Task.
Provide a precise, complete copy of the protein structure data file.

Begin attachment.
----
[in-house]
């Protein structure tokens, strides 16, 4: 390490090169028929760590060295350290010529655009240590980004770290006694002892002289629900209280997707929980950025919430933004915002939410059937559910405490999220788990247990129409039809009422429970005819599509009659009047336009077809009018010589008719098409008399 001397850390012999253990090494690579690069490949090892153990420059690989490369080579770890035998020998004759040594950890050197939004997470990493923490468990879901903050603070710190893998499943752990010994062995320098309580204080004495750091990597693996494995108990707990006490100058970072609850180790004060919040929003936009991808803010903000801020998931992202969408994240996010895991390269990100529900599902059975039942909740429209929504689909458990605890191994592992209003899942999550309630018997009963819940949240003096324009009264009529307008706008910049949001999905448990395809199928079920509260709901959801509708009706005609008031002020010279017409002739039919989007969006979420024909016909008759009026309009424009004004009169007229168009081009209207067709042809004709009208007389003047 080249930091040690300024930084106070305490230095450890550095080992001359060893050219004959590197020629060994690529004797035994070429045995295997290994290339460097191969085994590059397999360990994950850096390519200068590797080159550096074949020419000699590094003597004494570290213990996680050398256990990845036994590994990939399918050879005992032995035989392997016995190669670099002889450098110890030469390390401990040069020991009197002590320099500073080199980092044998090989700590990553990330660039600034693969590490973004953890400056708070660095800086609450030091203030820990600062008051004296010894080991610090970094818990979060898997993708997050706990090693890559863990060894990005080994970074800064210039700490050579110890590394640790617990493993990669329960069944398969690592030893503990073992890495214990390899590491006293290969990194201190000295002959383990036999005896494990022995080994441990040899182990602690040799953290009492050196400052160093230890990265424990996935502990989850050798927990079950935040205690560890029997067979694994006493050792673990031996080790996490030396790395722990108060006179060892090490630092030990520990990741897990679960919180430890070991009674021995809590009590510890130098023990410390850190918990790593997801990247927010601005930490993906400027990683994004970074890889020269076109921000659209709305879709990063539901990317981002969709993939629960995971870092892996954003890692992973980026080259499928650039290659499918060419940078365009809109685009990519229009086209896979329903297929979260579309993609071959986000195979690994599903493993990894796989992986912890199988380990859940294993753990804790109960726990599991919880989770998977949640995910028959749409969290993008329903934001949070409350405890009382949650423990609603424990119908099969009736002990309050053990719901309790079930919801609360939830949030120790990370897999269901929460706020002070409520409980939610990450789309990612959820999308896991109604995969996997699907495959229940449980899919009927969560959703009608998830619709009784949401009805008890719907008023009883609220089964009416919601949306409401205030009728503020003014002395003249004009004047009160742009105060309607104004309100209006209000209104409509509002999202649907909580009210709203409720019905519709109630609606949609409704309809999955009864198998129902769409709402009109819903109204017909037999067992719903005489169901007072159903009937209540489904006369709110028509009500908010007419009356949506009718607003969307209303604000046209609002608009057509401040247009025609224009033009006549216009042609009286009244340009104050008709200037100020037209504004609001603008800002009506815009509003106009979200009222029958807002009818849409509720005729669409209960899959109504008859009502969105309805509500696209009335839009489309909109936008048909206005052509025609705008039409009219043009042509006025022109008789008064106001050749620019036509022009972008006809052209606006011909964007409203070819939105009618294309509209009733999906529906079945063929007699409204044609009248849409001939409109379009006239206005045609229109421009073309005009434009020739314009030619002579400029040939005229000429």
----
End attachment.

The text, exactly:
[in-house]
């Protein structure tokens, strides 16, 4: 390490090169028929760590060295350290010529655009240590980004770290006694002892002289629900209280997707929980950025919430933004915002939410059937559910405490999220788990247990129409039809009422429970005819599509009659009047336009077809009018010589008719098409008399 001397850390012999253990090494690579690069490949090892153990420059690989490369080579770890035998020998004759040594950890050197939004997470990493923490468990879901903050603070710190893998499943752990010994062995320098309580204080004495750091990597693996494995108990707990006490100058970072609850180790004060919040929003936009991808803010903000801020998931992202969408994240996010895991390269990100529900599902059975039942909740429209929504689909458990605890191994592992209003899942999550309630018997009963819940949240003096324009009264009529307008706008910049949001999905448990395809199928079920509260709901959801509708009706005609008031002020010279017409002739039919989007969006979420024909016909008759009026309009424009004004009169007229168009081009209207067709042809004709009208007389003047 080249930091040690300024930084106070305490230095450890550095080992001359060893050219004959590197020629060994690529004797035994070429045995295997290994290339460097191969085994590059397999360990994950850096390519200068590797080159550096074949020419000699590094003597004494570290213990996680050398256990990845036994590994990939399918050879005992032995035989392997016995190669670099002889450098110890030469390390401990040069020991009197002590320099500073080199980092044998090989700590990553990330660039600034693969590490973004953890400056708070660095800086609450030091203030820990600062008051004296010894080991610090970094818990979060898997993708997050706990090693890559863990060894990005080994970074800064210039700490050579110890590394640790617990493993990669329960069944398969690592030893503990073992890495214990390899590491006293290969990194201190000295002959383990036999005896494990022995080994441990040899182990602690040799953290009492050196400052160093230890990265424990996935502990989850050798927990079950935040205690560890029997067979694994006493050792673990031996080790996490030396790395722990108060006179060892090490630092030990520990990741897990679960919180430890070991009674021995809590009590510890130098023990410390850190918990790593997801990247927010601005930490993906400027990683994004970074890889020269076109921000659209709305879709990063539901990317981002969709993939629960995971870092892996954003890692992973980026080259499928650039290659499918060419940078365009809109685009990519229009086209896979329903297929979260579309993609071959986000195979690994599903493993990894796989992986912890199988380990859940294993753990804790109960726990599991919880989770998977949640995910028959749409969290993008329903934001949070409350405890009382949650423990609603424990119908099969009736002990309050053990719901309790079930919801609360939830949030120790990370897999269901929460706020002070409520409980939610990450789309990612959820999308896991109604995969996997699907495959229940449980899919009927969560959703009608998830619709009784949401009805008890719907008023009883609220089964009416919601949306409401205030009728503020003014002395003249004009004047009160742009105060309607104004309100209006209000209104409509509002999202649907909580009210709203409720019905519709109630609606949609409704309809999955009864198998129902769409709402009109819903109204017909037999067992719903005489169901007072159903009937209540489904006369709110028509009500908010007419009356949506009718607003969307209303604000046209609002608009057509401040247009025609224009033009006549216009042609009286009244340009104050008709200037100020037209504004609001603008800002009506815009509003106009979200009222029958807002009818849409509720005729669409209960899959109504008859009502969105309805509500696209009335839009489309909109936008048909206005052509025609705008039409009219043009042509006025022109008789008064106001050749620019036509022009972008006809052209606006011909964007409203070819939105009618294309509209009733999906529906079945063929007699409204044609009248849409001939409109379009006239206005045609229109421009073309005009434009020739314009030619002579400029040939005229000429």